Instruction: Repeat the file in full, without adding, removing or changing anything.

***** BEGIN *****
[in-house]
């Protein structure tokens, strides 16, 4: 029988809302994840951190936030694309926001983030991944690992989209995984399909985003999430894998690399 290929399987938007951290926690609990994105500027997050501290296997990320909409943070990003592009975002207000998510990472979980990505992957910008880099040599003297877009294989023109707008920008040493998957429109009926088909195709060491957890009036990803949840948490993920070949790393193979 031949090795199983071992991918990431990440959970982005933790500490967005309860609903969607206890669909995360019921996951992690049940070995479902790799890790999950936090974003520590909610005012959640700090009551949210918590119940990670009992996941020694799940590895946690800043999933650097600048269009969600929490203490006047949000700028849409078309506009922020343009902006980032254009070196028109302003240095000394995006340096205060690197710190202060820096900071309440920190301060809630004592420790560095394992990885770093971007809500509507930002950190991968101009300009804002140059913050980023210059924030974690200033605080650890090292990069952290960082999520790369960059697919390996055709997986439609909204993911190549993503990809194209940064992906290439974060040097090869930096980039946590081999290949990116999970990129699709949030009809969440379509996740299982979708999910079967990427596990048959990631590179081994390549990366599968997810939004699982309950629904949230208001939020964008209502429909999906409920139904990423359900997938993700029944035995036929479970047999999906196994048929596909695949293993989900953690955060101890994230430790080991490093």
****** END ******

[in-house]
């Protein structure tokens, strides 16, 4: 029988809302994840951190936030694309926001983030991944690992989209995984399909985003999430894998690399 290929399987938007951290926690609990994105500027997050501290296997990320909409943070990003592009975002207000998510990472979980990505992957910008880099040599003297877009294989023109707008920008040493998957429109009926088909195709060491957890009036990803949840948490993920070949790393193979 031949090795199983071992991918990431990440959970982005933790500490967005309860609903969607206890669909995360019921996951992690049940070995479902790799890790999950936090974003520590909610005012959640700090009551949210918590119940990670009992996941020694799940590895946690800043999933650097600048269009969600929490203490006047949000700028849409078309506009922020343009902006980032254009070196028109302003240095000394995006340096205060690197710190202060820096900071309440920190301060809630004592420790560095394992990885770093971007809500509507930002950190991968101009300009804002140059913050980023210059924030974690200033605080650890090292990069952290960082999520790369960059697919390996055709997986439609909204993911190549993503990809194209940064992906290439974060040097090869930096980039946590081999290949990116999970990129699709949030009809969440379509996740299982979708999910079967990427596990048959990631590179081994390549990366599968997810939004699982309950629904949230208001939020964008209502429909999906409920139904990423359900997938993700029944035995036929479970047999999906196994048929596909695949293993989900953690955060101890994230430790080991490093």